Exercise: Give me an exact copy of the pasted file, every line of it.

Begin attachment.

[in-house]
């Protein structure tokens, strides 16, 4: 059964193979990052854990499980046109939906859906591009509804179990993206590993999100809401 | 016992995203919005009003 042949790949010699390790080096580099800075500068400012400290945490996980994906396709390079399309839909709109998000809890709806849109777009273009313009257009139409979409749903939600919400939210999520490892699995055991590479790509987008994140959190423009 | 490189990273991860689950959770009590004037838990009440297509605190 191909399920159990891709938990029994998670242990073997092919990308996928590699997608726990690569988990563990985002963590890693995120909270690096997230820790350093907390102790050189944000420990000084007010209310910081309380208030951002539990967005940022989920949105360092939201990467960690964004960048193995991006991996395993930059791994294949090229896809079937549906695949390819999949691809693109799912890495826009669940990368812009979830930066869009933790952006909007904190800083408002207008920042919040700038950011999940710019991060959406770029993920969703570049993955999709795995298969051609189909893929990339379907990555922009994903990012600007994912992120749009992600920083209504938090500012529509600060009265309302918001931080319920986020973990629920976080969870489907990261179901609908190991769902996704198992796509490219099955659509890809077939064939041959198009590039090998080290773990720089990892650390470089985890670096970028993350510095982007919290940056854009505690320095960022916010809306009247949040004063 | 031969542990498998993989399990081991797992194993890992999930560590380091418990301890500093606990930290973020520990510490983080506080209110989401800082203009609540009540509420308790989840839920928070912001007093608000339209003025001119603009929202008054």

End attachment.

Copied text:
[in-house]
């Protein structure tokens, strides 16, 4: 059964193979990052854990499980046109939906859906591009509804179990993206590993999100809401 | 016992995203919005009003 042949790949010699390790080096580099800075500068400012400290945490996980994906396709390079399309839909709109998000809890709806849109777009273009313009257009139409979409749903939600919400939210999520490892699995055991590479790509987008994140959190423009 | 490189990273991860689950959770009590004037838990009440297509605190 191909399920159990891709938990029994998670242990073997092919990308996928590699997608726990690569988990563990985002963590890693995120909270690096997230820790350093907390102790050189944000420990000084007010209310910081309380208030951002539990967005940022989920949105360092939201990467960690964004960048193995991006991996395993930059791994294949090229896809079937549906695949390819999949691809693109799912890495826009669940990368812009979830930066869009933790952006909007904190800083408002207008920042919040700038950011999940710019991060959406770029993920969703570049993955999709795995298969051609189909893929990339379907990555922009994903990012600007994912992120749009992600920083209504938090500012529509600060009265309302918001931080319920986020973990629920976080969870489907990261179901609908190991769902996704198992796509490219099955659509890809077939064939041959198009590039090998080290773990720089990892650390470089985890670096970028993350510095982007919290940056854009505690320095960022916010809306009247949040004063 | 031969542990498998993989399990081991797992194993890992999930560590380091418990301890500093606990930290973020520990510490983080506080209110989401800082203009609540009540509420308790989840839920928070912001007093608000339209003025001119603009929202008054």